My mother’s parents emigrated from Martinique to Washington, DC in the 1940s and brought with them elements of French Caribbean culture that have influenced my identity since childhood. However, because my heritage was so prevalent and normalized in my youth, I didn’t begin to fully grasp its uniqueness until I graduated from French immersion school and found myself among non-French-speaking classmates for the first time in the seventh grade. Suddenly I became “exotic,” a curiosity, especially in my high school French classes where I was the only one who spoke with a proper accent, aside from my teacher.

Unlike some, I wasn’t ostracized or treated unfairly because of my cultural roots, but it wasn’t always easy to appreciate my cultural heritage and its origins within the history of the French Caribbean. Some of my early ancestors were people of privilege who killed indigenous Caribs, owned slaves, and committed other acts that have impacted the lives of modern day Caribbean peoples who continue to struggle against the legacies of colonialism, slavery, indentured servitude, and centuries of warfare between rival European powers. Among these ancestors was Guillaume d’Orange, who arrived at Saint-Christophe (now better known as St. Kitts) in 1628. Saint-Christophe was the first Caribbean region settled by the French in 1625, and it was from here that Guillaume made forays to other islands, such as Guadaloupe where he lived for 12 years as an explorer, a warrior, and a planter. Afterwards, he moved to Martinique where he lived until he was killed in the Dutch invasion of Fort-Royal (now Fort-de-France) in 1674. Guillaume d’Orange was one of the pioneers who helped shape the modern French Caribbean, which included the genocide of the indigenous Caribs.

countryside-1200Other ancestors of mine owned sugarcane plantations and slaves, such as Guillaume d’Orange’s more famous descendant, Empress Joséphine, who was born into a plantation family in Martinique. During the transatlantic slave trade, France imported approximately 1,381,000 African slaves to the West Indies, and many of the 217,200 slaves who arrived in Martinique worked on sugar plantations. Although the French revolutionaries abolished slavery in 1794, it was reestablished by Napoleon in 1802 to help fund his campaigns in Europe, and it wasn’t until 1848 that France abolished slavery for good. The freed slaves in Martinique were offered the chance to continue working on the sugarcane plantations for money, which they understandably refused. In response, indentured servants from India started migrating to the French islands and performing this arduous labor. These immigrants brought Indian spices that influenced the local cuisine and resulted in the Colombo spice blend that my family still uses in recipes today. One such recipe is féroce (“ferocious” in English), an avocado dish that is similar to guacamole except that it includes fish and Scotch bonnets—Caribbean peppers so spicy that you dare not touch them with your bare hands. Even sugarcane remains an important part of my family’s cuisine, especially in ti’ ponche (meaning “small punch”), a mixture of Martinican rum, lime, and cane syrup.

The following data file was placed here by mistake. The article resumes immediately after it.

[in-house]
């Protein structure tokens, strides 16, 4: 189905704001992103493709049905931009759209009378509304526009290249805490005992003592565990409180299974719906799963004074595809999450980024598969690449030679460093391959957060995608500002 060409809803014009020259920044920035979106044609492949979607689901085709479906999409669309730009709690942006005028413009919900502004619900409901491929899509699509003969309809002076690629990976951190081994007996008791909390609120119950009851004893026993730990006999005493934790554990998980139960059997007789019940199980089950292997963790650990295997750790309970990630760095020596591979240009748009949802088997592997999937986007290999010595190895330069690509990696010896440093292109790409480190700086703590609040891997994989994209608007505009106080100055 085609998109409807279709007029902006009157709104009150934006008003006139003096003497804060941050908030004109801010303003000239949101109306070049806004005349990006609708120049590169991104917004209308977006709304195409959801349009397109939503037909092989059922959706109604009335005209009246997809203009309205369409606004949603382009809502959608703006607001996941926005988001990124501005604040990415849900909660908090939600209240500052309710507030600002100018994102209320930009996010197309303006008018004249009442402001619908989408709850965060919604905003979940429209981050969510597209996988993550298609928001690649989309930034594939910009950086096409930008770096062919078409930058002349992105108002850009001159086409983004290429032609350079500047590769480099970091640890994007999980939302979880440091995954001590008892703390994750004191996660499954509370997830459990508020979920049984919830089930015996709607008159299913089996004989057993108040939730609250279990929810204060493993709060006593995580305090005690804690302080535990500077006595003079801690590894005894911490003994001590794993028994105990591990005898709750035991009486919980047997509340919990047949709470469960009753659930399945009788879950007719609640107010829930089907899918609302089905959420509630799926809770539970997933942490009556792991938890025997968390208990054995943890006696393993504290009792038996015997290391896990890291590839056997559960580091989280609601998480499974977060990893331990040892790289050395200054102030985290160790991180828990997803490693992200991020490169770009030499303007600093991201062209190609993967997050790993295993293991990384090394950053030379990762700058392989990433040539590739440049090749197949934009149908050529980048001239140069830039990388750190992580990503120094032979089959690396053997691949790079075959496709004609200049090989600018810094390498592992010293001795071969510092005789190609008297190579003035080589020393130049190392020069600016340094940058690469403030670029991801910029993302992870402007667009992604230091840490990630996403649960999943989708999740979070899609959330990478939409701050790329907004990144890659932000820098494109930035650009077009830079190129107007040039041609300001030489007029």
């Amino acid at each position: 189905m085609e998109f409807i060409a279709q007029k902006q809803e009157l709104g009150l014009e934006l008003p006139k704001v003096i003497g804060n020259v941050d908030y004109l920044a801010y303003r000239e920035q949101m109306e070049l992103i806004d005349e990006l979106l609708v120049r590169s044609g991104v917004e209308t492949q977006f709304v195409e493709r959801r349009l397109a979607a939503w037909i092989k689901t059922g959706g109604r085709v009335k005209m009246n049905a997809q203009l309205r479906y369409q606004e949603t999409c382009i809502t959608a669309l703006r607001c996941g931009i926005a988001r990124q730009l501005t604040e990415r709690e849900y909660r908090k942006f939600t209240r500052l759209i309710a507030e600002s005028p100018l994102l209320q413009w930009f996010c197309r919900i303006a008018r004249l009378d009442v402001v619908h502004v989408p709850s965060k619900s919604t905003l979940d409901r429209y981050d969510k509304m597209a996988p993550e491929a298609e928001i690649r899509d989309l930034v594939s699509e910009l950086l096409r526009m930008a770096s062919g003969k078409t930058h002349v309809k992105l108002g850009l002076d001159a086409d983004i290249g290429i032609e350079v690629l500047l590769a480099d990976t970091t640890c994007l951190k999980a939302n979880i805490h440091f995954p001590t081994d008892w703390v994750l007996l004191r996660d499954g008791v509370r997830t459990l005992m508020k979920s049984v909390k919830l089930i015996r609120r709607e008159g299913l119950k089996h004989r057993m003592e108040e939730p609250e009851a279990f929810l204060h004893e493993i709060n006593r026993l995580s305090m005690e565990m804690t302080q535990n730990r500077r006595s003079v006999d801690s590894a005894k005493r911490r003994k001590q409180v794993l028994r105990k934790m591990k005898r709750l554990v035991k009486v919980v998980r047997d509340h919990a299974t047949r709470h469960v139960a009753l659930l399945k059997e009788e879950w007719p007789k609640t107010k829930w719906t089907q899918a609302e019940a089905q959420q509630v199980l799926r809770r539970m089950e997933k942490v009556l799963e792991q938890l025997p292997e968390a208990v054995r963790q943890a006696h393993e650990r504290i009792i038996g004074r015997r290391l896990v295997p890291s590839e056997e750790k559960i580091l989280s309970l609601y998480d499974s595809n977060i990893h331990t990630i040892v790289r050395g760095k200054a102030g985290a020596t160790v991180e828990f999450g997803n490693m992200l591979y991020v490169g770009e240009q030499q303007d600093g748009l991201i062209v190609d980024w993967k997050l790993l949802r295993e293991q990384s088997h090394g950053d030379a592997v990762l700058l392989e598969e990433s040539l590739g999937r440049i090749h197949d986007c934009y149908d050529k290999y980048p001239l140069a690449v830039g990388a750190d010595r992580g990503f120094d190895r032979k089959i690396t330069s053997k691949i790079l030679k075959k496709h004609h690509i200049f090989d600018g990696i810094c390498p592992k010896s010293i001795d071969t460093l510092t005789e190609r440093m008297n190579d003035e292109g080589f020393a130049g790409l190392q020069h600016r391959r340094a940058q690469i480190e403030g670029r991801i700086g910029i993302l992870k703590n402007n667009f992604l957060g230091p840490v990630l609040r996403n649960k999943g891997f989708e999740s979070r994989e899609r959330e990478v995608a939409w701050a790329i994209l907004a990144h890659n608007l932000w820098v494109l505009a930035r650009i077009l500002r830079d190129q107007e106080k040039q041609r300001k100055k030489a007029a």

During the French Caribbean’s postcolonial period, my ancestors continued to immigrate to Martinique from Europe. As the times changed, so did their reasons for migrating: Many of them were educators. Likewise, other people from across Europe, Africa, India, and elsewhere have come to the Caribbean—whether voluntarily or not—for myriad reasons over the centuries, and communities of indigenous peoples still live on the islands today. And just as my family tree intertwines with the history the French Caribbean and influences living generations, so do other individuals, families, and communities find their own identities tied with one or more Caribbean islands.

Understanding the diverse and unique experiences of Caribbean peoples along with the common themes that bind the islands’ histories together is a key goal of Caribbean psychology. But this is no simple task. In their book, Caribbean Psychology: Indigenous Contributions to a Global Discipline, editors Jaipaul Roopnarine and Derek Chadee (2016) argue that “the psychological stories of Caribbean peoples have been missing from the broader intellectual discourses in the psychological sciences” (p. 4). They acknowledge that this lack of cultural representation is a worldwide problem not isolated to just the Caribbean, and they further argue that “psychological principles that are not inclusive of other cultural groups around the world are inherently limited and fail to utilize the two-way flow and integrations of scientific information from the majority to the developed world” (Roopnarine & Chadee, 2016, p. 4). Yet, viewing contemporary Caribbean peoples through a historical lens is not enough. While understanding the impact of slavery, colonialism, etc. is important, Roopnarine and Chadee (2016) note that psychologists must consider “lived experiences and realities” (p. 7). To fully comprehend contemporary Caribbean individuals and communities, psychological theories and practices must therefore emanate from those individuals and communities. This indigenous knowledge will then feed into the bidirectional flow of scientific information, thus benefiting psychology as a whole.